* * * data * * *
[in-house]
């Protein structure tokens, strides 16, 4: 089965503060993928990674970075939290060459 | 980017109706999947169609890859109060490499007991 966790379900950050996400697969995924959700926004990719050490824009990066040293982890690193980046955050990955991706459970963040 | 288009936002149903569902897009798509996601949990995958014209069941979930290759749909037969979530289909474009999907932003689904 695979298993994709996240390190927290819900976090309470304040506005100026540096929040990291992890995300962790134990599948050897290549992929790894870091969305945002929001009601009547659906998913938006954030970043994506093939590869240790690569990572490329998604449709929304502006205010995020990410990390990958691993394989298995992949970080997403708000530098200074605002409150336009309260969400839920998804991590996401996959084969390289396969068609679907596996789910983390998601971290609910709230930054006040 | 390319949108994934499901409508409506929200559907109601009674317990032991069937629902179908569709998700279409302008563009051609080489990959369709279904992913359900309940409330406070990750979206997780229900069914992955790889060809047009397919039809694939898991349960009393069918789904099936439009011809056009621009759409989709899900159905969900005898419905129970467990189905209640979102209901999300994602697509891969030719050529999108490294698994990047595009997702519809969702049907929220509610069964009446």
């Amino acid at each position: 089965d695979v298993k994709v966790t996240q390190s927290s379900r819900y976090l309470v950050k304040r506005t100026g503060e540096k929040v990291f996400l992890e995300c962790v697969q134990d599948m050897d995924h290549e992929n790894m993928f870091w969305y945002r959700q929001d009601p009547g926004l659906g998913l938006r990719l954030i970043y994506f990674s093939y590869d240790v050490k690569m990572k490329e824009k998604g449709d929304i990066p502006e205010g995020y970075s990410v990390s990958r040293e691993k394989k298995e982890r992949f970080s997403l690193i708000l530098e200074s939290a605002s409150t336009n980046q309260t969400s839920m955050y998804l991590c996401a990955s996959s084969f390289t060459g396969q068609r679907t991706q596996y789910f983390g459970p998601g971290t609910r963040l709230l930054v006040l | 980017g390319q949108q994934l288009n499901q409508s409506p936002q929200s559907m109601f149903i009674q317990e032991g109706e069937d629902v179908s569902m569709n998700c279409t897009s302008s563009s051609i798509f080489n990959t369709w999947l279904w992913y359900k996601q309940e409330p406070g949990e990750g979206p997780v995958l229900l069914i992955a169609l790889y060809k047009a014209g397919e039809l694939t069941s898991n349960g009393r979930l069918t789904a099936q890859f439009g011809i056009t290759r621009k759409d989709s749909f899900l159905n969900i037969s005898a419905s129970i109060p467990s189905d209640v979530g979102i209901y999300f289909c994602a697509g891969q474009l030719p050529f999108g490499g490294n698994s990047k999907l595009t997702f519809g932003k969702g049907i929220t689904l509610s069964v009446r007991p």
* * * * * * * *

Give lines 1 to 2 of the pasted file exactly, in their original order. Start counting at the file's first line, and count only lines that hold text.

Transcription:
[in-house]
């Protein structure tokens, strides 16, 4: 089965503060993928990674970075939290060459 | 980017109706999947169609890859109060490499007991 966790379900950050996400697969995924959700926004990719050490824009990066040293982890690193980046955050990955991706459970963040 | 288009936002149903569902897009798509996601949990995958014209069941979930290759749909037969979530289909474009999907932003689904 695979298993994709996240390190927290819900976090309470304040506005100026540096929040990291992890995300962790134990599948050897290549992929790894870091969305945002929001009601009547659906998913938006954030970043994506093939590869240790690569990572490329998604449709929304502006205010995020990410990390990958691993394989298995992949970080997403708000530098200074605002409150336009309260969400839920998804991590996401996959084969390289396969068609679907596996789910983390998601971290609910709230930054006040 | 390319949108994934499901409508409506929200559907109601009674317990032991069937629902179908569709998700279409302008563009051609080489990959369709279904992913359900309940409330406070990750979206997780229900069914992955790889060809047009397919039809694939898991349960009393069918789904099936439009011809056009621009759409989709899900159905969900005898419905129970467990189905209640979102209901999300994602697509891969030719050529999108490294698994990047595009997702519809969702049907929220509610069964009446």